Presidents and Your PortfolioOctober 5, 2016
As we approach Election Day on November 8, there will be endless debate, prognostication and media hype. But even before a single vote has been cast, the potential results are already being priced into stocks around the world.
While elections do have real consequences and can certainly impact individual companies, in aggregate they tend to be less important than many of the other factors that drive stock prices.
How much influence will the next President have on the price of Apple’s phones and computers, Nike’s apparel, Disney’s entertainment or Starbucks coffee?
What matters more: who becomes president or whether a company’s product is any good?
Every company on the major stock exchanges carries its own risks, profits, losses, management and strategies that actually have a much greater impact on its share price than a presidential election.
It is actually the uncertainty of the actions of a future president and Congress that could affect stock prices today.
Let’s think for a moment about a large, retail company that we all own within our diversified portfolios and imagine these scenarios…
Uncertainty: Will the president (with Congress) change taxes? Possible effect: This could hurt profits if individuals can’t afford to buy their products. If taxes decrease, people may spend more money. Or the company could produce something innovative or realize new efficiencies which drive profits despite higher taxes.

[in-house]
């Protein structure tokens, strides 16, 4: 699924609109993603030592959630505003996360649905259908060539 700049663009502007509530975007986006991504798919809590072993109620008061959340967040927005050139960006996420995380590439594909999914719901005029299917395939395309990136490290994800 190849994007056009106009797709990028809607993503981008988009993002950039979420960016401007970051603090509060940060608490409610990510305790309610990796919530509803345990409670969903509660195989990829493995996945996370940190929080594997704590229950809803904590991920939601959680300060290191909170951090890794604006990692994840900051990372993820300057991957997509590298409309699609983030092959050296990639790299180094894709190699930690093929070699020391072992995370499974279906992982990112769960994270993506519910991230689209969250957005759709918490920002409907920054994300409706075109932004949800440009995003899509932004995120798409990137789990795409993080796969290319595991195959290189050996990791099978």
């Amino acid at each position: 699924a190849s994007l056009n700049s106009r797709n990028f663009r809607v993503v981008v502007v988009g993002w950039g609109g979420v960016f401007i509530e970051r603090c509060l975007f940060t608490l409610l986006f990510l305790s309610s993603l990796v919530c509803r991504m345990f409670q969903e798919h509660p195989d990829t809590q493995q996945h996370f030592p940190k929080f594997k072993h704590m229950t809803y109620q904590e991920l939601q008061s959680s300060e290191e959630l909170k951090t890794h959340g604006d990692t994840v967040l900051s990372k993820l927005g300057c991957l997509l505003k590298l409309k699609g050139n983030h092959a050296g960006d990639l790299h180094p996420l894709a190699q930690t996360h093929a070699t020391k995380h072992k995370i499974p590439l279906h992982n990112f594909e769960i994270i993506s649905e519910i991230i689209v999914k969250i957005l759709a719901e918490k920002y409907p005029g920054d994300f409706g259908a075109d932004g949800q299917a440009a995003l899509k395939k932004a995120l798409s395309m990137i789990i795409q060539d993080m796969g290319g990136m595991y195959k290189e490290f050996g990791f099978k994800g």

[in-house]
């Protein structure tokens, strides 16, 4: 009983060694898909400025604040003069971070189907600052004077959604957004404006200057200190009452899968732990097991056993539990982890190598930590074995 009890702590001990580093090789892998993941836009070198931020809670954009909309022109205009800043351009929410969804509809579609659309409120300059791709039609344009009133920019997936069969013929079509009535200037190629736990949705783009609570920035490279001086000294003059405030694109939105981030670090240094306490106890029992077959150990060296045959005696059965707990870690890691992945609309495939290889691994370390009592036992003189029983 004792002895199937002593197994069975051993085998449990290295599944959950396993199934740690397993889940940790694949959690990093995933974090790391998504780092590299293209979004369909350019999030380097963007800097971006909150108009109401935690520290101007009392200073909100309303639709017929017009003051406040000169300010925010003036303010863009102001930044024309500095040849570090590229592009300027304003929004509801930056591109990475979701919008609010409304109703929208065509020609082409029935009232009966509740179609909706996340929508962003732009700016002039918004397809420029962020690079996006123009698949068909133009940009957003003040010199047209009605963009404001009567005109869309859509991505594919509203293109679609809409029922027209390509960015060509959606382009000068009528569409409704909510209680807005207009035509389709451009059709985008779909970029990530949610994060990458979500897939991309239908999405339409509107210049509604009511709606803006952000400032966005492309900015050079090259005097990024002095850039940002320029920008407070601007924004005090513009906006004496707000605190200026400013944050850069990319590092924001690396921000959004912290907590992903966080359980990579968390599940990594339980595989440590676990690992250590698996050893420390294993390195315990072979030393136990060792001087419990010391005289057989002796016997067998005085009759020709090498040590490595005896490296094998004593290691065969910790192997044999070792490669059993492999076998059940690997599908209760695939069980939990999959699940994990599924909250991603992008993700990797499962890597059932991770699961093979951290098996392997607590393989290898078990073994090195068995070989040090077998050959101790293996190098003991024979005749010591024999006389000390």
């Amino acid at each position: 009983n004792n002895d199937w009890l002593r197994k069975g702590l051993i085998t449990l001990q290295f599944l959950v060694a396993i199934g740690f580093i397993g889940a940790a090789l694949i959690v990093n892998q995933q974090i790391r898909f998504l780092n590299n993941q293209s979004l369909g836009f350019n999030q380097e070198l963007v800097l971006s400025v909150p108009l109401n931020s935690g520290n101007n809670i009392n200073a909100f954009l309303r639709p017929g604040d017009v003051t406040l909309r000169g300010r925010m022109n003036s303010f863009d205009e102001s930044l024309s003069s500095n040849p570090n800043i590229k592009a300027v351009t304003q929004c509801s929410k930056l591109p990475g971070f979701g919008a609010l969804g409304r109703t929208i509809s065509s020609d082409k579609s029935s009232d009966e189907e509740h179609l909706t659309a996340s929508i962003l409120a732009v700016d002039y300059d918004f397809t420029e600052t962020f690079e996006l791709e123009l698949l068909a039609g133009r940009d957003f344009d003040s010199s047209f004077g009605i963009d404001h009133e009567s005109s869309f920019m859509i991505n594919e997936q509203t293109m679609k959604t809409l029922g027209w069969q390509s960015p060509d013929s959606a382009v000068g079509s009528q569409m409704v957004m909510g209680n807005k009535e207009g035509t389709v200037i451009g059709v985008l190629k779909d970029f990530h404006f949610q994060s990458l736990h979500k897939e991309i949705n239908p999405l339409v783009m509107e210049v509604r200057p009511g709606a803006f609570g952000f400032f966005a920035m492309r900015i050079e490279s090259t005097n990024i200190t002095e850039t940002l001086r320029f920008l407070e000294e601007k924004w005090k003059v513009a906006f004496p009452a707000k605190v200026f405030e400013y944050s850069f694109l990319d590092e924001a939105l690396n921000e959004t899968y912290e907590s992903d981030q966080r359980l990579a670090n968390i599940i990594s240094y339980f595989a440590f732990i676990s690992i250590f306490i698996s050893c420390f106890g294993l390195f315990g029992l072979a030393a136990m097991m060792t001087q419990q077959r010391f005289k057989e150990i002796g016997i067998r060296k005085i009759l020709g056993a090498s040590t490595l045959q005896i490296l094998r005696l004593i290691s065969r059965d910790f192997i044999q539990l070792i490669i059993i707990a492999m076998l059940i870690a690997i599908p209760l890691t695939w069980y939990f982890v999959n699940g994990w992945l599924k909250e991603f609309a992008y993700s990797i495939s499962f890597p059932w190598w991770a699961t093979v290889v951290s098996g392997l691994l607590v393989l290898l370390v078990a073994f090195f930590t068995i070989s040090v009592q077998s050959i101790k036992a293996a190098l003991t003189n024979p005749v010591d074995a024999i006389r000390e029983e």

Uncertainty: Will the president and Congress make it more expensive for companies to keep profits overseas? Possible effect: If yes, this may hurt the price of that company; if no, it may help. But European regulators may go after foreign earnings as well, making offshoring less appealing.
Uncertainty: Will the president increase import tariffs? Possible effect: This could hurt if companies can’t produce their products as cheaply. However, it could help U.S. manufacturers. If tariffs are unchanged, the company and shareholders stay happy. If tariffs are reduced, the company could become even more profitable.
With each moment of uncertainty, there may be a different effect on the company price. With millions of people buying and selling the stock every day, this information gets processed between the buyers and the sellers and shows up in the current price. However, by the time the uncertainty is known, new buyers and sellers are now worried about the next set of uncertainties!
Many will contend that presidents have very little effect on the long-term prices of goods and products sold. But, we do know that advertisers, filmmakers, TV stations and radio stations are among the winners to date. The Wesleyan Media Project recently estimated that more than $408 million has been spent on political advertising… and that was only through May of 2016!
Did I mention that this information is factored into the price of those companies?
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